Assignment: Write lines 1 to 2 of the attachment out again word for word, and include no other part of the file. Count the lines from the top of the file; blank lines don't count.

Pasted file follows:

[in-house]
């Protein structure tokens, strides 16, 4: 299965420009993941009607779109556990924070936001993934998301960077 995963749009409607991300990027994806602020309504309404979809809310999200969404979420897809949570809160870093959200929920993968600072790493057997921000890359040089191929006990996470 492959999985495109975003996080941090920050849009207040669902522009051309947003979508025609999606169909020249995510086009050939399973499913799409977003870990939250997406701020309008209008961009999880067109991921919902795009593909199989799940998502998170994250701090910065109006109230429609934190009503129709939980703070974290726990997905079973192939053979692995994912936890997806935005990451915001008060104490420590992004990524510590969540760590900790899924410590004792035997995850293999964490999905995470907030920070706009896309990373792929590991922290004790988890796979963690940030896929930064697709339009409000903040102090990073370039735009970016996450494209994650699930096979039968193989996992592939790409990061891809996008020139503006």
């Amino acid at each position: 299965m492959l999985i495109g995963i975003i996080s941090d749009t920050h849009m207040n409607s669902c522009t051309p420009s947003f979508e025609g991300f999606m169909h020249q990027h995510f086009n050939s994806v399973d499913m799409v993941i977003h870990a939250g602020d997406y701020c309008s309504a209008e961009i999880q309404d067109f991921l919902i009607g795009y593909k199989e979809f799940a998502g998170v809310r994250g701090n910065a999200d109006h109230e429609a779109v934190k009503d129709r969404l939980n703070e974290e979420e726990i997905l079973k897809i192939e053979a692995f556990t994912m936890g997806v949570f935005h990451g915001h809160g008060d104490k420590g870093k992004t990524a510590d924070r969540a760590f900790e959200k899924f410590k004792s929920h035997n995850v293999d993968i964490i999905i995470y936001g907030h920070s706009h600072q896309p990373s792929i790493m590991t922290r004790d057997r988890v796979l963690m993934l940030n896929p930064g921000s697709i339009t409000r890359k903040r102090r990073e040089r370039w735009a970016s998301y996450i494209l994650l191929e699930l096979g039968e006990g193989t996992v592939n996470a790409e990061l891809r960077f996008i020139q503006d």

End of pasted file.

[in-house]
């Protein structure tokens, strides 16, 4: 299965420009993941009607779109556990924070936001993934998301960077 995963749009409607991300990027994806602020309504309404979809809310999200969404979420897809949570809160870093959200929920993968600072790493057997921000890359040089191929006990996470 492959999985495109975003996080941090920050849009207040669902522009051309947003979508025609999606169909020249995510086009050939399973499913799409977003870990939250997406701020309008209008961009999880067109991921919902795009593909199989799940998502998170994250701090910065109006109230429609934190009503129709939980703070974290726990997905079973192939053979692995994912936890997806935005990451915001008060104490420590992004990524510590969540760590900790899924410590004792035997995850293999964490999905995470907030920070706009896309990373792929590991922290004790988890796979963690940030896929930064697709339009409000903040102090990073370039735009970016996450494209994650699930096979039968193989996992592939790409990061891809996008020139503006």